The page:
"Drinking alcohol in moderation – Is the glass half-full or half-empty?" (March 2011)
How much is one drink of alcohol?
Different types of alcoholic beverages contain different amounts of alcohol. One drink is defined as 0.6 ounces of alcohol, or:
...•12 ounces of beer (one bottle or can)
•5 ounces of wine (one glass)
•1.5 ounces of liquor (one shot)
7 beers per week=721 calories
7 shots of liquor per week=679 calories
7 servings of liqueur per week=1155 calories
7 glasses of wine per week=875 calories
7 Martinis per week=868 calories
Alcohol and breast cancer risk:
Having even just a few alcoholic drinks each week appears to modestly increase the risk of breast cancer. And, the more a woman drinks, the higher her risk of breast cancer appears to be. A pooled analysis of data from 53 studies found for each alcoholic drink consumed per day, breast cancer risk increased by about seven percent. Women who had two to three alcoholic drinks per day had a 20 percent higher risk of breast cancer compared to non-drinkers.
Why does alcohol increase the risk of breast cancer?
There are several ways that alcohol may play a role in breast cancer. Alcohol contains a lot of calories (and few nutrients). Among adults in the U.S., alcohol ranks fifth in top sources of calories. So, many of us are getting a lot of calories from alcohol and those extra calories can lead to excess weight and weight gain. The excess weight, in turn, can increase our risk of breast cancer. Heavier women tend to have higher blood levels of estrogen and higher levels of estrogen are linked to an increased risk of breast cancer.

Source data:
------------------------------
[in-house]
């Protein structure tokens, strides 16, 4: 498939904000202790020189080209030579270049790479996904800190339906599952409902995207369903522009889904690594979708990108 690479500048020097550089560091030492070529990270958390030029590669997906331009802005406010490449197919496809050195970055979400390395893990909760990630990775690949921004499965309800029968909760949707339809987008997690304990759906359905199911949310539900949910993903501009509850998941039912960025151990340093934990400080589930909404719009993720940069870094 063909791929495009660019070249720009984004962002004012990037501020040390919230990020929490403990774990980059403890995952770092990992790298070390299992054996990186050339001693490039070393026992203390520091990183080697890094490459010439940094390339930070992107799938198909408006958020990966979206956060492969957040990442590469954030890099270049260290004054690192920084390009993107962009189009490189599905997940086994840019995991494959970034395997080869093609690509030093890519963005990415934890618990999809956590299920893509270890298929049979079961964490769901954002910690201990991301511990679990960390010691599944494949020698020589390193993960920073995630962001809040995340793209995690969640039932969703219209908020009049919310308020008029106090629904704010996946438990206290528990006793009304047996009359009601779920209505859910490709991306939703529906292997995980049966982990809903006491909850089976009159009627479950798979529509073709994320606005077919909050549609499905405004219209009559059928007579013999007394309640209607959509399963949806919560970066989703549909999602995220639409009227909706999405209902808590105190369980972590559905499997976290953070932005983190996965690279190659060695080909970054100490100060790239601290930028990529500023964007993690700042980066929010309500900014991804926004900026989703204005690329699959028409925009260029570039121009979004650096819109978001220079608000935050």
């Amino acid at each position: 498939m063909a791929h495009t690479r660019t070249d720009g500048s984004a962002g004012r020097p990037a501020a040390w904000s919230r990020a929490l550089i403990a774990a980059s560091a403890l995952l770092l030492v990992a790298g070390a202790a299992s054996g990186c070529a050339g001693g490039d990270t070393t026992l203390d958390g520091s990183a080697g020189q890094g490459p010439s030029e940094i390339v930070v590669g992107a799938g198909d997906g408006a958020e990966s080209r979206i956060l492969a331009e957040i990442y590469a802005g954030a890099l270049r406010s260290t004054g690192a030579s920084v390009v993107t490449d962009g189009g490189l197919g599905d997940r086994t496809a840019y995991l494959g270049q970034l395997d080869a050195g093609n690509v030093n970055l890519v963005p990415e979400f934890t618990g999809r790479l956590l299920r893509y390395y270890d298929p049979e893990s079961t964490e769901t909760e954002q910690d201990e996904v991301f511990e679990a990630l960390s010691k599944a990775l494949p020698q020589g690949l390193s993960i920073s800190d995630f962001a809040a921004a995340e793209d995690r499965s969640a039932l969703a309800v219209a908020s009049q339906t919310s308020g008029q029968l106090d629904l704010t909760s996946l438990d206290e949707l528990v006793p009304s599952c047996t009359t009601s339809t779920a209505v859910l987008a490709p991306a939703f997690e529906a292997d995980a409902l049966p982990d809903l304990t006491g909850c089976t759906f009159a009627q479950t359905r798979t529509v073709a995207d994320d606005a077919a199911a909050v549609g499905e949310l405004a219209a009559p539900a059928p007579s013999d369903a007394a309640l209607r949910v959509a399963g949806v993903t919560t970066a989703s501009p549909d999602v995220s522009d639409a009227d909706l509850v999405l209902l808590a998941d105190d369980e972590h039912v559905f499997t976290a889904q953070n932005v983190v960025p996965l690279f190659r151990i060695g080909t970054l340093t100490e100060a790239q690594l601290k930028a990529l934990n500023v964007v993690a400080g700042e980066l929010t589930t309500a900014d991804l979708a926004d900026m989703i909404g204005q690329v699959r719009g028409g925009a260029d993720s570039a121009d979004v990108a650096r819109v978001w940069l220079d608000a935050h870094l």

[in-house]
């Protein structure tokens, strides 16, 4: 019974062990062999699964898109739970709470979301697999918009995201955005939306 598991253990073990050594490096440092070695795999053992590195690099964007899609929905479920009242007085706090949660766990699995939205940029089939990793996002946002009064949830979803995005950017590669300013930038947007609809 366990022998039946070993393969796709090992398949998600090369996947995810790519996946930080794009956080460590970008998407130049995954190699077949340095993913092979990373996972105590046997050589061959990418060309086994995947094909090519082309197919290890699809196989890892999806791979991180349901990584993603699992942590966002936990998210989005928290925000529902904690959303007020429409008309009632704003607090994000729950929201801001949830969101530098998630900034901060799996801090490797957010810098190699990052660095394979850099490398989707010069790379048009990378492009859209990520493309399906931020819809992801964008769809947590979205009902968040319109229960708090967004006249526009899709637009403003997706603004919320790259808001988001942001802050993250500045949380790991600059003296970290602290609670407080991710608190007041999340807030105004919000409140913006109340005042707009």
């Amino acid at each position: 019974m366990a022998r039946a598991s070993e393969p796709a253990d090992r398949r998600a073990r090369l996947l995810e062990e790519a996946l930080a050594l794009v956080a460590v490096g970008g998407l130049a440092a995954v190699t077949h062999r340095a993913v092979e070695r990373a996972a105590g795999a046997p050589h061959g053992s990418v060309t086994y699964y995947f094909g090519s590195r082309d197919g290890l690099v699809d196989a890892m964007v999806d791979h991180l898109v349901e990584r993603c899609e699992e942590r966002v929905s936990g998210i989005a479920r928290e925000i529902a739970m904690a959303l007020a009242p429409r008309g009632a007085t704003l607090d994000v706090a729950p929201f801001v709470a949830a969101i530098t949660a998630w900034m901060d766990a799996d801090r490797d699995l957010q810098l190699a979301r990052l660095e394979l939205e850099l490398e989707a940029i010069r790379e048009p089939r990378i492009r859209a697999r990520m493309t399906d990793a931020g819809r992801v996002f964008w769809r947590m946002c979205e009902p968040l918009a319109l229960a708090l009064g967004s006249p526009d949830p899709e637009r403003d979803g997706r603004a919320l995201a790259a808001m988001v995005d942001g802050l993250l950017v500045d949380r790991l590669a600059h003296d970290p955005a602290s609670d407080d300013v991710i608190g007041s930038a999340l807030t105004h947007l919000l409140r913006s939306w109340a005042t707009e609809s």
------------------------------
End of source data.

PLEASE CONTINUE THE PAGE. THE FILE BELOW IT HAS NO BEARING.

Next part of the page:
However, in studies that assessed the link between alcohol and breast cancer risk, alcohol was found to increase risk independent of (by means not related to) body weight. One reason may be that, alcohol affects the way the body processes estrogen, causing estrogen levels to rise. These different effects of alcohol on estrogen in the body explain how it increases breast cancer risk.
Does drinking alcohol affect risk of recurrence or mortality for breast cancer survivors?
As we get older, heart health becomes especially important. This is true for everyone, including breast cancer survivors. We do not yet know if drinking alcohol in moderation has health benefits for breast cancer survivors. Study results are mixed. Some studies show no increased risk of breast cancer recurrence or breast cancer mortality, while others show a slight increase in risk.
No one should ever drink alcohol in excess. Drinking more than one drink per day (for women) and more than two drinks per day (for men) has no health benefits and many serious health risks, including breast cancer. However, if you drink only low to moderate amounts of alcohol, there can be some health benefits, especially for your heart. If you currently drink alcohol only in moderation, weighing these risks and benefits can help you make informed choices.
Susan Hankinson, Professor of Medicine at Harvard Medical School offers this advice. “Moderate alcohol intake is one lifestyle factor well documented to have varying health effects in women – the increase in breast cancer risk and decrease in heart disease risk are both very well confirmed. Until we learn more about the mechanism, and possible ways to limit or eliminate the small increase in breast cancer risk with alcohol use, it will be important for individual women to weigh these risks and benefits.”